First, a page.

Food waste is a hot topic these days, and we hear a lot of different figures from different sources: One says up to half of the world's food is thrown away, equating to two billion tons of food per year. Another approaches it from a different angle: 141 trillion calories are wasted away each year in the U.S. And yet another reveals that nearly $100,000 worth of food is trashed each day in the L.A. Unified School District.
Which begs the question: where does all this food go?
The answer, for the most part, is landfills. Food waste from residences and businesses alike makes its way to our landfills, where it rots and generates greenhouse gases.
A smaller portion is composted in people's homes and municipal facilities, but even with all the steps we as individuals can take to reduce our waste (by composting, getting wiser to expiration dates, limiting what we buy and how we store it, using up discarded parts of meats and produce, and even dumpster diving), the huge volume of waste on an institutional level is a more troubling environmental concern.
That's where California Safe Soil (CSS) steps in. The startup collects organic waste from its partner supermarkets, transports it in special bins to keep it fresh, then converts the waste into liquid fertilizer through aerobic digestion. The process is similar to traditional composting, only accelerated — think three hours instead of three months. Disposed produce, seafood, meat, cakes, and bread from Northern California-based stores like Save Mart, Safeway, and Whole Foods Market are upcycled into a pathogen-free fertilizer.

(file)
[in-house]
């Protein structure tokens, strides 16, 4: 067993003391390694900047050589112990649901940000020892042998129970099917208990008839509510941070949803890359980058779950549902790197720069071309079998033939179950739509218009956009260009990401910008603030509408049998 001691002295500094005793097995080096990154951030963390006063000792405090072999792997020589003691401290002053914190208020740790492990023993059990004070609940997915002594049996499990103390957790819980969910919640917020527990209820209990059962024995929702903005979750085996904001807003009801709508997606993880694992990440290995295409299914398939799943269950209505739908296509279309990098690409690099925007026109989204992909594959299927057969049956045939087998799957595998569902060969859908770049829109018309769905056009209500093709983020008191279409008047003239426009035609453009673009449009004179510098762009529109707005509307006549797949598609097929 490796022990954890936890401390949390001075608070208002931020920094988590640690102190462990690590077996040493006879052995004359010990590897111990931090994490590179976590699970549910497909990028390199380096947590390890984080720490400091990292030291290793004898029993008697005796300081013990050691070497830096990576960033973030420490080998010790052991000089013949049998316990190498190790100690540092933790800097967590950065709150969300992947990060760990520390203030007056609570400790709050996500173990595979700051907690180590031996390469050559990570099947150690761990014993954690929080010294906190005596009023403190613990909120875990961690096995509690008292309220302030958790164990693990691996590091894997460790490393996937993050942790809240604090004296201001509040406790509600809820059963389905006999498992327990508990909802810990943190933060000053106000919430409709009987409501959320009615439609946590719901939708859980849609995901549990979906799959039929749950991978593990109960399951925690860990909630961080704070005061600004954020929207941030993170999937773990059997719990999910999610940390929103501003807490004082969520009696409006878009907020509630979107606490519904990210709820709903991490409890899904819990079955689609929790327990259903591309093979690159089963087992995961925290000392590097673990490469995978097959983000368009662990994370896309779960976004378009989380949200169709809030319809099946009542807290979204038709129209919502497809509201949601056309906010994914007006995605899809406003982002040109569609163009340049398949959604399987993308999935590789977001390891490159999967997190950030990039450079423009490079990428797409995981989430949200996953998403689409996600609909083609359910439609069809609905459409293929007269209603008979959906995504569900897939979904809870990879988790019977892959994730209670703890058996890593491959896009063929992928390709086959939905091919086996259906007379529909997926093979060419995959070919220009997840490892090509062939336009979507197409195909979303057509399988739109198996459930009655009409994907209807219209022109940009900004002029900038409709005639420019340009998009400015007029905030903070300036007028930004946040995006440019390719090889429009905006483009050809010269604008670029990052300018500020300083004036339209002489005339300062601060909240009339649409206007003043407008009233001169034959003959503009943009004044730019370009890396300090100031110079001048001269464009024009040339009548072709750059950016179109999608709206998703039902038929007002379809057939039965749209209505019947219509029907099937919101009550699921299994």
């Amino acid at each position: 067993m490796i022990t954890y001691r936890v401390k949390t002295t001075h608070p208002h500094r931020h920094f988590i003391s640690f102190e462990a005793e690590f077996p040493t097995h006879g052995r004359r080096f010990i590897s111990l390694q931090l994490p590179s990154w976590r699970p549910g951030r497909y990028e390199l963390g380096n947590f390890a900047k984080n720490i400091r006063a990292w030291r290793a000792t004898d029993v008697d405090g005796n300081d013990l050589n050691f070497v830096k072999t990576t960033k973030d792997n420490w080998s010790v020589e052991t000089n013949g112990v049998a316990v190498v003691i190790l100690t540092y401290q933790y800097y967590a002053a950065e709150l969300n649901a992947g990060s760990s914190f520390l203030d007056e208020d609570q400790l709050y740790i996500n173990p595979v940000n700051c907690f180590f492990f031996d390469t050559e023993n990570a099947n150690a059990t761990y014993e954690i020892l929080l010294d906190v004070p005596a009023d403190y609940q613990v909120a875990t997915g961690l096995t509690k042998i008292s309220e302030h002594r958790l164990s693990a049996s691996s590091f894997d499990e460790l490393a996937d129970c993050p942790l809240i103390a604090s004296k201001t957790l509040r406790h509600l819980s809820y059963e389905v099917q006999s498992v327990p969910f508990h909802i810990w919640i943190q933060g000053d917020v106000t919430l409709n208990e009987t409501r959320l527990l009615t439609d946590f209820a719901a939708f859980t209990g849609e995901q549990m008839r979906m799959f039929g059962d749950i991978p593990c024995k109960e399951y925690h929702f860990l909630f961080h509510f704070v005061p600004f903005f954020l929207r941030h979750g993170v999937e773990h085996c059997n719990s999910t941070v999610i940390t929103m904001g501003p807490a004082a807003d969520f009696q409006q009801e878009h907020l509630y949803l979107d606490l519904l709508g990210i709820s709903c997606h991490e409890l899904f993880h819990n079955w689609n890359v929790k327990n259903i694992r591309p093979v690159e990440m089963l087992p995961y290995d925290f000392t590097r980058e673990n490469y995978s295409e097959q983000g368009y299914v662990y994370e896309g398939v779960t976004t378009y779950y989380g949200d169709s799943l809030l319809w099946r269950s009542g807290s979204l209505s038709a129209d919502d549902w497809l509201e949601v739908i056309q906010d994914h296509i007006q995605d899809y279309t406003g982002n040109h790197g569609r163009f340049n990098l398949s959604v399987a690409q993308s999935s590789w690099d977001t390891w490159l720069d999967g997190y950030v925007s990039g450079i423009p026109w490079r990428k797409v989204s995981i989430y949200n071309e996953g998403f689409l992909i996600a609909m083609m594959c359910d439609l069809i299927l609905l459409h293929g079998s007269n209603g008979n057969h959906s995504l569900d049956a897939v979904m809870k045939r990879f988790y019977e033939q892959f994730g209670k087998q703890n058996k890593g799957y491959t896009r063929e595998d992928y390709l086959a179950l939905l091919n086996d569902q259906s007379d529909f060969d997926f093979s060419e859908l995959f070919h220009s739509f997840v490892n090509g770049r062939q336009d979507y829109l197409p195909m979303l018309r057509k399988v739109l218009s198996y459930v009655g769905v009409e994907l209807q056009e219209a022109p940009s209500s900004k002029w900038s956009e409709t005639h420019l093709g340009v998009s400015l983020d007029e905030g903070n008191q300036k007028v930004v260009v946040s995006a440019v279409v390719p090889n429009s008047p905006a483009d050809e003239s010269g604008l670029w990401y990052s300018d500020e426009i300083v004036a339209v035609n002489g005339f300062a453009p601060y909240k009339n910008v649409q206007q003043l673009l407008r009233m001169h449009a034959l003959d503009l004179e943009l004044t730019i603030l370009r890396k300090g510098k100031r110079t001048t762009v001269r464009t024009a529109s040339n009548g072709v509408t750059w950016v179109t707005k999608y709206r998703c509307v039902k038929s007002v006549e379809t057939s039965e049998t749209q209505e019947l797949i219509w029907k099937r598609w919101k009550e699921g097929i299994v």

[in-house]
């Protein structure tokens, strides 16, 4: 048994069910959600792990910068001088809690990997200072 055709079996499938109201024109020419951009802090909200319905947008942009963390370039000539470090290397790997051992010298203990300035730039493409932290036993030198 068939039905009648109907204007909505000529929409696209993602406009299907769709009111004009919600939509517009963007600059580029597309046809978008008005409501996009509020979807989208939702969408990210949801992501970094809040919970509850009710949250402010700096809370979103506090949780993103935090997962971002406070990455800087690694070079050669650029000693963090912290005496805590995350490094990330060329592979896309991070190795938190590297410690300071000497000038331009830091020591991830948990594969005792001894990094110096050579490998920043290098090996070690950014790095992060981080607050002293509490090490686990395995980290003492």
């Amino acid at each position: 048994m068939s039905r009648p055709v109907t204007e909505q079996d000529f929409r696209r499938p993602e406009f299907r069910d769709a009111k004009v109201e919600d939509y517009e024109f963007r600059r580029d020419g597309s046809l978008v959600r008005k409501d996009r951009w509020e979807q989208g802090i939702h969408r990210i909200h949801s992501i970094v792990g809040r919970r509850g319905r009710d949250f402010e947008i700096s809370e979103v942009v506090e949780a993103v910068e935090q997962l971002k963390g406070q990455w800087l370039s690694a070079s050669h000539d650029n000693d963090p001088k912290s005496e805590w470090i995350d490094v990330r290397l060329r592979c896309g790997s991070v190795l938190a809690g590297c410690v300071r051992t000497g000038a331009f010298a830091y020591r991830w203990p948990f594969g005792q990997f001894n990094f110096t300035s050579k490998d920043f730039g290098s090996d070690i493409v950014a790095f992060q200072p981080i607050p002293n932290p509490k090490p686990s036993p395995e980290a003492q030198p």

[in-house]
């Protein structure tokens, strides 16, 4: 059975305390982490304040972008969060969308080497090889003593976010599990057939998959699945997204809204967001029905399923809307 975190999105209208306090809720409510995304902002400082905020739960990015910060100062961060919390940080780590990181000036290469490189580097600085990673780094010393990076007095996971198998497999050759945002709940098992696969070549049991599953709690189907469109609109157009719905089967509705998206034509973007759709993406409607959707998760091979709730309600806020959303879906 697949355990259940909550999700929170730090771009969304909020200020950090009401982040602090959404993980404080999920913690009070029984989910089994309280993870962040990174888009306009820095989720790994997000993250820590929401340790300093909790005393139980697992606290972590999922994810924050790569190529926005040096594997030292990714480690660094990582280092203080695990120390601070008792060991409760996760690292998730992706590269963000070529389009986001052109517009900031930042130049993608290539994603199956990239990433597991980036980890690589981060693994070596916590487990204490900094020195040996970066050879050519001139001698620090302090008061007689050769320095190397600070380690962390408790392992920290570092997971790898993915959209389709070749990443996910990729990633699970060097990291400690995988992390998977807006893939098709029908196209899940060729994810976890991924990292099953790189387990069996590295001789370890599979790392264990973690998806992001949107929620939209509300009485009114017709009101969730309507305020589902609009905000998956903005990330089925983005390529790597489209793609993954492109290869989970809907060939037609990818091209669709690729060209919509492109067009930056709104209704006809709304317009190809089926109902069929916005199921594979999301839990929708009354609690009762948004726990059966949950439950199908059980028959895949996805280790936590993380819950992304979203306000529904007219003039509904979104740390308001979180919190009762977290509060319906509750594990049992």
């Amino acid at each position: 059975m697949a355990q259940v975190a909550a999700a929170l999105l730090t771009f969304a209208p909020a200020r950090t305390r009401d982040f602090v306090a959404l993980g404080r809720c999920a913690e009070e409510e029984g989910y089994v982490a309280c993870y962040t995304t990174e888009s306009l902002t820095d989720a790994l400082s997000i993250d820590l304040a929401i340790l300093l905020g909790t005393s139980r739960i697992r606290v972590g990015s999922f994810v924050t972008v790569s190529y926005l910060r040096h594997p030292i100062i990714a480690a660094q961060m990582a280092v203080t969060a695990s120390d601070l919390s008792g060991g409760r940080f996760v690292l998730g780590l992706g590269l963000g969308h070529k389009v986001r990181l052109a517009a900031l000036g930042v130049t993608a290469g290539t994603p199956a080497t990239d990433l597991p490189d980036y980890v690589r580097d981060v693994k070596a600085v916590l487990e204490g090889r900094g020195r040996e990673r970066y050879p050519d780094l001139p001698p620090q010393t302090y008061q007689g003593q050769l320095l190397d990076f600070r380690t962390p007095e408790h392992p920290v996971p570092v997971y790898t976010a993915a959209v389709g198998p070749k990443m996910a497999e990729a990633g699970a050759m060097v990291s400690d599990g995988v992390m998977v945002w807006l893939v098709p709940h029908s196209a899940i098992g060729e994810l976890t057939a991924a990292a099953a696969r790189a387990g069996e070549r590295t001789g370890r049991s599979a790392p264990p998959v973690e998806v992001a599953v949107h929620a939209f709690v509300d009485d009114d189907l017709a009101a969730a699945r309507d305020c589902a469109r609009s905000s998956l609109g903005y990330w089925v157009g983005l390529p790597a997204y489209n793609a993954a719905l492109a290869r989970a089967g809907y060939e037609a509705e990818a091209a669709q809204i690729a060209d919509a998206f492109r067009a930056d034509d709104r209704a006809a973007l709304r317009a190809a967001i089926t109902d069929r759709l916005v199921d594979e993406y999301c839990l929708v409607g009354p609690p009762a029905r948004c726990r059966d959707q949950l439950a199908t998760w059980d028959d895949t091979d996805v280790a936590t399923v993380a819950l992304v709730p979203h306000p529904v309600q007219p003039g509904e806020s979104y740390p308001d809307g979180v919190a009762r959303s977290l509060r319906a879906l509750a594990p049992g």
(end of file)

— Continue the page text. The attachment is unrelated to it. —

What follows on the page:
"Think of the human digestive system," founder Dan Morash told The Guardian. "We use mechanical action to reduce the size of the particles, like chewing. We heat the material and add enzymes, like in your stomach. The proteins become amino acids. The fats become fatty acids. And the carbs become simple sugars. Those are the nutrients that circulate in your blood stream and nourish your body."
The nutrients, which come in the form of CSS' flagship fertilizer called Harvest-to-Harvest, are also beneficial to plants. Currently the fertilizer is only available to farmers, but a home garden version is in the works.
The program is still in pilot phase with field trials at various farms, but recently it announced Patagonia Works as a new investor.